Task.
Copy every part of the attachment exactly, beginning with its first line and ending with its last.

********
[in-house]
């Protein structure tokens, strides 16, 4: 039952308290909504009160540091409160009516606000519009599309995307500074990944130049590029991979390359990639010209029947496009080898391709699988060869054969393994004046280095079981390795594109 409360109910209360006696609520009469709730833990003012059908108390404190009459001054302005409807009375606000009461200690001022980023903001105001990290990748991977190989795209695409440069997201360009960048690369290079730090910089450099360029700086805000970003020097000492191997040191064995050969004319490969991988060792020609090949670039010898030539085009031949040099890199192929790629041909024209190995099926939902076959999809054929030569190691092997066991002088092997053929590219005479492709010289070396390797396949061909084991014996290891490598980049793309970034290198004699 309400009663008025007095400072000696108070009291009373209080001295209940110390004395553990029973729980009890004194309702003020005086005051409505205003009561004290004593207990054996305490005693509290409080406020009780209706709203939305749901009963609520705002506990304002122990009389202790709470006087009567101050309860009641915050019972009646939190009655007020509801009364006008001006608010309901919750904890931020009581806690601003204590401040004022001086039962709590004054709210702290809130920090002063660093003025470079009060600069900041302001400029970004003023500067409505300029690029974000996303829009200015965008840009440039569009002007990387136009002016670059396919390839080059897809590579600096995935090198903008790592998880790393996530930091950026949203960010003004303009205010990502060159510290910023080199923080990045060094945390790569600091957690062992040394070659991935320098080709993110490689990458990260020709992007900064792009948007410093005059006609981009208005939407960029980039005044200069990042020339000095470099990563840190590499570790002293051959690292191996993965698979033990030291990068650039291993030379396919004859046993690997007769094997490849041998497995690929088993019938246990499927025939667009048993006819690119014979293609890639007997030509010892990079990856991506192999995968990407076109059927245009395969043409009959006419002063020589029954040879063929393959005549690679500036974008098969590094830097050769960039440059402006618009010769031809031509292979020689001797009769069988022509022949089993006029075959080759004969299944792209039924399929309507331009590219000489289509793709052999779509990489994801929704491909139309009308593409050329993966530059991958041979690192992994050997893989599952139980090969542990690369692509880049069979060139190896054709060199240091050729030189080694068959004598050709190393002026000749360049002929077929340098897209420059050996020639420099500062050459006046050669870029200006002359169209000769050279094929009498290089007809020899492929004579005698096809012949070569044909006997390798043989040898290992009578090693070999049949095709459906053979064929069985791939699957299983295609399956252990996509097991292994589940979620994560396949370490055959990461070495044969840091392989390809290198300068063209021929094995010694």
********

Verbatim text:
[in-house]
């Protein structure tokens, strides 16, 4: 039952308290909504009160540091409160009516606000519009599309995307500074990944130049590029991979390359990639010209029947496009080898391709699988060869054969393994004046280095079981390795594109 409360109910209360006696609520009469709730833990003012059908108390404190009459001054302005409807009375606000009461200690001022980023903001105001990290990748991977190989795209695409440069997201360009960048690369290079730090910089450099360029700086805000970003020097000492191997040191064995050969004319490969991988060792020609090949670039010898030539085009031949040099890199192929790629041909024209190995099926939902076959999809054929030569190691092997066991002088092997053929590219005479492709010289070396390797396949061909084991014996290891490598980049793309970034290198004699 309400009663008025007095400072000696108070009291009373209080001295209940110390004395553990029973729980009890004194309702003020005086005051409505205003009561004290004593207990054996305490005693509290409080406020009780209706709203939305749901009963609520705002506990304002122990009389202790709470006087009567101050309860009641915050019972009646939190009655007020509801009364006008001006608010309901919750904890931020009581806690601003204590401040004022001086039962709590004054709210702290809130920090002063660093003025470079009060600069900041302001400029970004003023500067409505300029690029974000996303829009200015965008840009440039569009002007990387136009002016670059396919390839080059897809590579600096995935090198903008790592998880790393996530930091950026949203960010003004303009205010990502060159510290910023080199923080990045060094945390790569600091957690062992040394070659991935320098080709993110490689990458990260020709992007900064792009948007410093005059006609981009208005939407960029980039005044200069990042020339000095470099990563840190590499570790002293051959690292191996993965698979033990030291990068650039291993030379396919004859046993690997007769094997490849041998497995690929088993019938246990499927025939667009048993006819690119014979293609890639007997030509010892990079990856991506192999995968990407076109059927245009395969043409009959006419002063020589029954040879063929393959005549690679500036974008098969590094830097050769960039440059402006618009010769031809031509292979020689001797009769069988022509022949089993006029075959080759004969299944792209039924399929309507331009590219000489289509793709052999779509990489994801929704491909139309009308593409050329993966530059991958041979690192992994050997893989599952139980090969542990690369692509880049069979060139190896054709060199240091050729030189080694068959004598050709190393002026000749360049002929077929340098897209420059050996020639420099500062050459006046050669870029200006002359169209000769050279094929009498290089007809020899492929004579005698096809012949070569044909006997390798043989040898290992009578090693070999049949095709459906053979064929069985791939699957299983295609399956252990996509097991292994589940979620994560396949370490055959990461070495044969840091392989390809290198300068063209021929094995010694």